Oocytes from the mos−/− strain are not arrested in MII, but activate spontaneously in the absence of fertilization and extrude a second polar body. To determine whether p90Rsk was able to restore MII arrest in these oocytes, we overexpressed constitutively active Rsk1 or 2. As expected, the injection of RNA-encoding Mos completely rescued the MII arrest in this strain, and an oocyte did not extrude a second polar body (see Fig. 3, B and D). Oocytes from the mos−/− strain injected with RNA-encoding Rsk1ca extruded their first and second polar bodies with the same timing as control, noninjected oocytes (Fig. 2 A). Oocytes from this particular experiment, however, overexpressed Rsk1ca, as shown in Fig. 2 B. We observed the same phenotype after an injection of RNA-encoding Rsk2ca (Fig. 3, C and D). Therefore, the injection of RNA-encoding, constitutively active Rsk1 or 2 does not restore MII arrest in mos−/− oocytes. The absence of rescue is not caused by a lack of Rsk1ca or Rsk2ca expression (Fig. 2 B; and Fig. 3 E, bottom lanes 2–4), nor is it caused by a lack of activity, because both forms are recognized by an anti-phosphoRsk antibody that is specific for active p90Rsk (Fig. 3 E, top lanes 2–4).
Our data suggested that p90Rsk is not sufficient to induce CSF activity in mouse oocytes. There are four Rsk members in the mouse: Rsk1–4. Though similar in structure to the other Rsk family members, Rsk4 has a function that is distinct from that of Rsk1–3. In the early mouse embryo, Rsk4 expression is inversely correlated to the presence of activated ERK1/2 (Myers et al., 2004). Moreover, in the early Xenopus embryo, Rsk4 has an inhibitory role in the transduction of MAPK signaling pathways. This inhibitory role is dependent on a region that is not conserved in Rsk1–3 (Myers et al., 2004). Because activation of the Mos–MAPK pathway is required for the CSF arrest, we can rule out the possibility that Rsk4, a downstream inhibitor of ERK1/2, is involved in mediating this activity. Moreover, we were able to amplify Rsk2 and Rsk4 mRNA from whole ovaries using RT-PCR, but were not able to amplify Rsk4 mRNA from mouse immature oocytes using RT-PCR. However, Rsk2 mRNA was consistently amplified from these oocytes using RT-PCR (unpublished data). This suggests, but does not prove, that the Rsk4 mRNA is either absent or expressed at very low levels in mouse oocytes.
Therefore, in order to determine whether p90Rsk is necessary for MII arrest in mouse oocytes, we checked if oocytes from the recently produced Rsk (1, 2, 3) triple knockout (unpublished data) were able to arrest in MII. The lack of Rsk1–3 expression in these mice is shown in protein extracts from the liver and from mitotic embryonic fibroblasts that were derived from these deficient mice (Fig. 4 D, lanes 3 and 4).
As shown in Fig. 4, immature oocytes from the Rsk (1, 2, 3) knockout strain underwent meiosis resumption, as assessed by germinal vesicle breakdown (GVBD). They extruded their first polar body with a frequency similar to that of control oocytes (97% extrusion of the first polar body compared with 80% in control oocytes). Furthermore, oocytes from this deficient strain were arrested in MII with typical, barrel-shaped spindles (Fig. 4 B). They segregated homologous chromosomes and harbored in MII sister chromatids aligned on the metaphase plate, which is typical of a CSF arrest (Fig. 4 C). Like control oocytes, oocytes from the Rsk (1, 2, 3)–deficient strain remained arrested in MII and never extruded a second polar body like oocytes from the c-mos knockout strain did.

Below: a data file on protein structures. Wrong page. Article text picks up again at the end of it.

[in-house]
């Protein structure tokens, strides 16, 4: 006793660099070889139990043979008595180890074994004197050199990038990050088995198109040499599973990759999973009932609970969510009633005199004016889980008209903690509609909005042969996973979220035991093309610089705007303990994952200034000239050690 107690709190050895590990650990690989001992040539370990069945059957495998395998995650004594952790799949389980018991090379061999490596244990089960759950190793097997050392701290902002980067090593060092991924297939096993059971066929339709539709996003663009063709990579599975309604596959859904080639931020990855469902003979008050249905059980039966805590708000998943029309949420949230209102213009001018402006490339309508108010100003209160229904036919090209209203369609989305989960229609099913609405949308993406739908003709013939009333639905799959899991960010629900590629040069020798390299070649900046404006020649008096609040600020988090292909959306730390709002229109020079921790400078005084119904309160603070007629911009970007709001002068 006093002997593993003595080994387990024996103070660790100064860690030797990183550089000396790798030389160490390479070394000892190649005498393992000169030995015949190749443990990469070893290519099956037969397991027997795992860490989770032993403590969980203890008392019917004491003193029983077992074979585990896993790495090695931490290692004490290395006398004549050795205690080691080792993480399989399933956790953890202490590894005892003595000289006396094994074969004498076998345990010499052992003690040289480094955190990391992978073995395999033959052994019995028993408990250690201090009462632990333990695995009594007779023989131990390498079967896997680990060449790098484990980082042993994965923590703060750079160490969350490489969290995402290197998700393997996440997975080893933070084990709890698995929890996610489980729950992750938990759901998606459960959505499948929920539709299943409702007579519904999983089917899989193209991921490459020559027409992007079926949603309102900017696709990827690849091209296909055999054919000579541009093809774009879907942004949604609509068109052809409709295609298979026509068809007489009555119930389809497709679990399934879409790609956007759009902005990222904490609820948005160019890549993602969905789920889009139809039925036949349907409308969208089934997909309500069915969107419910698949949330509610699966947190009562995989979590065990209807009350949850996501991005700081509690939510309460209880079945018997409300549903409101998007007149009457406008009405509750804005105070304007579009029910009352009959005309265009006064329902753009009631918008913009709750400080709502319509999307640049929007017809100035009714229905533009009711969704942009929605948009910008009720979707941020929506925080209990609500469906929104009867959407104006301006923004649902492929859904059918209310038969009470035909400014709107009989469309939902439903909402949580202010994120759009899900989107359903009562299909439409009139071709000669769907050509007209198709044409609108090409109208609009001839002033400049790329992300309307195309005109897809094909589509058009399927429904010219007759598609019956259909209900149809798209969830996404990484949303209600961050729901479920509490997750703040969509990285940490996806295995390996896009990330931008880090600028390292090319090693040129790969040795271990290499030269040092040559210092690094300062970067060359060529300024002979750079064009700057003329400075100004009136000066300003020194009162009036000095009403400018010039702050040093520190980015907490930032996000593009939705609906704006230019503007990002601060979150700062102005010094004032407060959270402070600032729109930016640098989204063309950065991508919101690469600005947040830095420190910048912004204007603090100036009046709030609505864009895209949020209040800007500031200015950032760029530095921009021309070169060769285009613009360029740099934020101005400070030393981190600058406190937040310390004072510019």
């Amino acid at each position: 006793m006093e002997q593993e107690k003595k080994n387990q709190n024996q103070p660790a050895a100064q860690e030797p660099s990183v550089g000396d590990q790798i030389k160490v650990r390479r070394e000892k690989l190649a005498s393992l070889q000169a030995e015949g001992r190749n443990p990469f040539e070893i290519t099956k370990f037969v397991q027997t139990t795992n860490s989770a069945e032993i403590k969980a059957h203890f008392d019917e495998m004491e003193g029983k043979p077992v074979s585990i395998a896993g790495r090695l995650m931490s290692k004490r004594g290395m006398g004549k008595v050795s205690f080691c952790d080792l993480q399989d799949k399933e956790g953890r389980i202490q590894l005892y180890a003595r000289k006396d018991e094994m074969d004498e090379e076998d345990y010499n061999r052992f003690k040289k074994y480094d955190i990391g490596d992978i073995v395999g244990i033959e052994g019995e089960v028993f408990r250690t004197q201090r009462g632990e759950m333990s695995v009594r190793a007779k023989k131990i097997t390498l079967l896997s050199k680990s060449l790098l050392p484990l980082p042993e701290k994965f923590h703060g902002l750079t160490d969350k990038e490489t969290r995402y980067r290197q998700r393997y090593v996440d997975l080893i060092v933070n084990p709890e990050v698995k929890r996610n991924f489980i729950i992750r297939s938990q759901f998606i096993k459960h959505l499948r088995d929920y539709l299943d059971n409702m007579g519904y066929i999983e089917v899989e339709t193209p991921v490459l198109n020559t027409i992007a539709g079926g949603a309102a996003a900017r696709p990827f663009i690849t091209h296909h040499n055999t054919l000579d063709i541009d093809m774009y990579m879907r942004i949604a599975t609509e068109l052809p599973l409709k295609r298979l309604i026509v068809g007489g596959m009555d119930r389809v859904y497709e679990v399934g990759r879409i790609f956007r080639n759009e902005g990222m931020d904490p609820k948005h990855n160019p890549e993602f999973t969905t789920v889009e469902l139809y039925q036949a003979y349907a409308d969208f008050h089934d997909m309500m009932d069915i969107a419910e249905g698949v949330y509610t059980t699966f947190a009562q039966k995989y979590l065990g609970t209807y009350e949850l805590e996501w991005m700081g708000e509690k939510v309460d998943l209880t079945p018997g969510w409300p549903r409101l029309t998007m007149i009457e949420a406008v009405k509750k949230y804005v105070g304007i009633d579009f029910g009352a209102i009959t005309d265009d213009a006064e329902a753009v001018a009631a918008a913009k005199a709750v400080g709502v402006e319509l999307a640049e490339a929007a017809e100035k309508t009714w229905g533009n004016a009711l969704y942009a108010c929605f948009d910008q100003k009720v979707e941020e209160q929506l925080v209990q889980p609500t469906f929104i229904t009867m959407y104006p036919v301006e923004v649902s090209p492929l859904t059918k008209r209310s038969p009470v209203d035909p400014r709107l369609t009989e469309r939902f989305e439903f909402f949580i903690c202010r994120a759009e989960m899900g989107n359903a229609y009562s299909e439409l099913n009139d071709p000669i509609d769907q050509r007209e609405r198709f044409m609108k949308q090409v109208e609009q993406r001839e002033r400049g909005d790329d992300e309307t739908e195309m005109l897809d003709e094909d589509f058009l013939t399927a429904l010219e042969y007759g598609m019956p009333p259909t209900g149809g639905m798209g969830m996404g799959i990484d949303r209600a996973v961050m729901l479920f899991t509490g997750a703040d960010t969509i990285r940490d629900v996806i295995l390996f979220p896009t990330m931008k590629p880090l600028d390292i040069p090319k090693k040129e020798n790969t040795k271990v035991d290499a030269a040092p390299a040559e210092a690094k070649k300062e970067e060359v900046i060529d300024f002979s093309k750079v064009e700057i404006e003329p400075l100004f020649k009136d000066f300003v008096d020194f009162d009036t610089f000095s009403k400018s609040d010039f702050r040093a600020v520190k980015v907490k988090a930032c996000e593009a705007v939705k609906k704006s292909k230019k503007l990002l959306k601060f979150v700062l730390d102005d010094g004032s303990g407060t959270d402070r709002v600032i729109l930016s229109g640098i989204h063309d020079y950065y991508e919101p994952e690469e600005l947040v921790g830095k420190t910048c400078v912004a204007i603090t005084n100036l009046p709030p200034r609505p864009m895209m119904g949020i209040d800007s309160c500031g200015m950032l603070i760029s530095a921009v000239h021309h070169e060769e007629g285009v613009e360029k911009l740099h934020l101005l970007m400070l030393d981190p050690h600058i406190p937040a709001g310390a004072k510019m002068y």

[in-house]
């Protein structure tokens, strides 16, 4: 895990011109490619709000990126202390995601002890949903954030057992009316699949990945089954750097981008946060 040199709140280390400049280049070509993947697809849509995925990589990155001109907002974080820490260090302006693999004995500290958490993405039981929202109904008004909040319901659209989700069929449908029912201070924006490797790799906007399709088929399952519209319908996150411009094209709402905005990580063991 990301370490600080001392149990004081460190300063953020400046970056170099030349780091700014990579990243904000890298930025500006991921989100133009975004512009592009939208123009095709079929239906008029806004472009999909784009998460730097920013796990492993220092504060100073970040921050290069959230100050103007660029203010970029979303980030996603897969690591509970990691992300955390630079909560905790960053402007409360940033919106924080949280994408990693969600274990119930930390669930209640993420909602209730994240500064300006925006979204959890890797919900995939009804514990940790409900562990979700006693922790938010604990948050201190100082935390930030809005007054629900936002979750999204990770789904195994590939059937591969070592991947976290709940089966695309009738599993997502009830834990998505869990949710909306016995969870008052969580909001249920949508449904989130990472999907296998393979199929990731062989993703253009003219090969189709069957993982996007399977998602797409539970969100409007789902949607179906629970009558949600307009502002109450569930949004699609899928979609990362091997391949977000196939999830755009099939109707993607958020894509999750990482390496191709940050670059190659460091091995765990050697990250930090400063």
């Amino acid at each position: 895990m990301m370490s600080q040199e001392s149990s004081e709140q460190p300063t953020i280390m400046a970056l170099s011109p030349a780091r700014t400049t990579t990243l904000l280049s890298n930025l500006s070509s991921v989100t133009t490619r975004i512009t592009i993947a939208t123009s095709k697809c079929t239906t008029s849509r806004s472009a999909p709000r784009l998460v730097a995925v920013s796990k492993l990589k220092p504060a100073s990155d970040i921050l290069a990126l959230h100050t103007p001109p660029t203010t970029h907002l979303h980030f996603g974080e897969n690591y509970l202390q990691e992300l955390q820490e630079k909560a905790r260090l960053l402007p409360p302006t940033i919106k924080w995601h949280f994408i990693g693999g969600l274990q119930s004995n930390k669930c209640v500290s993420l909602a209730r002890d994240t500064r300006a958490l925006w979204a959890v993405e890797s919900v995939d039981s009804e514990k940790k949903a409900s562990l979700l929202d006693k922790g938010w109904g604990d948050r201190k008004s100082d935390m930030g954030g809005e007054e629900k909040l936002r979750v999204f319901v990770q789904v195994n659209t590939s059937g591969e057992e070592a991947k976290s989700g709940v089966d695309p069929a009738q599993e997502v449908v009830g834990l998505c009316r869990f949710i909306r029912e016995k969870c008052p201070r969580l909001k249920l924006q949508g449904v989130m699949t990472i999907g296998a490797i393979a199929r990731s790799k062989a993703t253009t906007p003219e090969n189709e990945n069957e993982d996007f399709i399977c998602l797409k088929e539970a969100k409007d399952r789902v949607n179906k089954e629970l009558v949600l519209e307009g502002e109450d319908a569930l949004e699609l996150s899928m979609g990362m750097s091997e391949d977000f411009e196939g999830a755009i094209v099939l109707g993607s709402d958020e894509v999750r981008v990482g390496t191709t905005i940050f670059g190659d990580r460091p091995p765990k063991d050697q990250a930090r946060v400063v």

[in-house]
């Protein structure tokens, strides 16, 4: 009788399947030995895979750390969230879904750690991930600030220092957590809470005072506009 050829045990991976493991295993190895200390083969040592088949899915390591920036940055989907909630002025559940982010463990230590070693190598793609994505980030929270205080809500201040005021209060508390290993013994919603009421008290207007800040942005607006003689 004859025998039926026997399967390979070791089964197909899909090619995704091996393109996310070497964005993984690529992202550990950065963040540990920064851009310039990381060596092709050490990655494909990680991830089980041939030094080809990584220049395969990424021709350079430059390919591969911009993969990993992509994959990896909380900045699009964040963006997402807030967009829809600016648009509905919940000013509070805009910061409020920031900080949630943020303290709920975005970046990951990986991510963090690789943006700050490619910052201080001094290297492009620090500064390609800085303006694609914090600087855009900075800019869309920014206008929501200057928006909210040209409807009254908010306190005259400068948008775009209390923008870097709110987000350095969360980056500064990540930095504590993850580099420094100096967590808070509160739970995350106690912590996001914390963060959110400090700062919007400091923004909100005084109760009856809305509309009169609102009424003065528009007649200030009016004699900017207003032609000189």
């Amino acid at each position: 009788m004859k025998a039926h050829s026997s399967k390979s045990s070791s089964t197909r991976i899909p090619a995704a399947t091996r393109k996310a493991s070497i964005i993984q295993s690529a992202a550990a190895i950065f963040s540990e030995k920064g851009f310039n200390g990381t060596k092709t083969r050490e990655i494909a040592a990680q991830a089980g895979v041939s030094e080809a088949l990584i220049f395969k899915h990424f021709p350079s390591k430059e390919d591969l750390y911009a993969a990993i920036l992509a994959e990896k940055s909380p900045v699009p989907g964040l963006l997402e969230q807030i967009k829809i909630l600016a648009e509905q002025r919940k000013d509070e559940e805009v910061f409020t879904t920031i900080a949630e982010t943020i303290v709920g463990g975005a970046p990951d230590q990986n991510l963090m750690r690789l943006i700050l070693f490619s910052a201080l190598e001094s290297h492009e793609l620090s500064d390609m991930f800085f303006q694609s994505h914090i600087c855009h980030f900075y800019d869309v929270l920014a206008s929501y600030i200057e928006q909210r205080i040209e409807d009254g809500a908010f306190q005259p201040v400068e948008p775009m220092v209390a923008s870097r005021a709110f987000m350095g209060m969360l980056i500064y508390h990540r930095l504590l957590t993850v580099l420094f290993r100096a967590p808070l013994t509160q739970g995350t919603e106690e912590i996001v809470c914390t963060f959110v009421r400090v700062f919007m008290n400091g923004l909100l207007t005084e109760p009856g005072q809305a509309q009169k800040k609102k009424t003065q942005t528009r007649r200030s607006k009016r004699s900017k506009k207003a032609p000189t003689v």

Our data demonstrate that p90Rsk is neither necessary nor sufficient to establish a CSF arrest in mouse oocytes (Fig. 4 F). This contradicts the work of Paronetto et al. (2004), which shows that the injection of active Rsk2 protein, and not RNA, into one blastomere of a two-cell embryo blocks the division of the injected blastomere in ∼30% of the cases. However, we assume that this block is, in fact, a delay of the division because Paronetto et al. (2004) did not observe the embryos further than one division of the control blastomere. This delay is likely a result of the trauma caused by the injection of protein into the blastomere.
Our results show that the signaling pathway leading to CSF arrest diverges at the level of p90Rsk between Xenopus and mouse. This discrepancy is intriguing. However, even if the function of the CSF arrest is the same in these two vertebrate species (i.e., preventing parthenogenetic activation), it seems that the mechanisms at play are different. It has been proposed that components of the spindle assembly checkpoint, such as Mad1 and 2, are required for establishing CSF arrest in Xenopus (Tunquist et al., 2003). Yet this is not the case in mouse oocytes because the injection of dominant negative mutants of BubR1 or Mad2 still allows the establishment of CSF arrest (Tsurumi et al., 2004). We have recently identified substrates of MAPK that are involved in stabilizing the MII spindle of mouse oocytes, which suggests that the Mos–MAPK pathway has essential targets, other than p90Rsk, on this structure (Lefebvre et al., 2002; Terret et al., 2003a). Mos has other targets, apart from MEK, in mouse oocytes: it inhibits an okadaic acid–sensitive phosphatase, allowing MAPK activation to occur (Verlhac et al., 2000). The observations made in mouse oocytes show that the pathway leading to CSF arrest is not a linear one, as it is in Xenopus (Gross et al., 2000). Eventually, in mouse oocytes, cyclin B degradation is partially inhibited during MII arrest and requires an intact spindle to be effective (Kubiak et al., 1993). Xenopus oocytes are gigantic cells (1,000 times bigger than a mouse oocyte), whereas their MII spindles are approximately the same size as those in mouse oocytes. The difference between these two species may lie in the way the two types of cells amplify a potential signal coming from a localized region of the cell; i.e., the spindle. Rsk1 and 2 are abundant in Xenopus oocytes and embryos (Silverman et al., 2004). We can then hypothesize that in this species, p90Rsk acts as an amplifier of the Mos–MAPK signaling pathway in order to accumulate cyclin B, and hence stabilize maturation-promoting factor activity. However, mos−/− oocytes that are injected with Rsk1ca extrude their second polar body with the same timing as control, noninjected oocytes (Fig. 2); this strongly suggests that, in mouse oocytes, cyclin B stability is not regulated by p90Rsk activity. Therefore, our work and the work of Tsurumi et al. (2004) show that many studies performed in the Xenopus system are not relevant for mammals.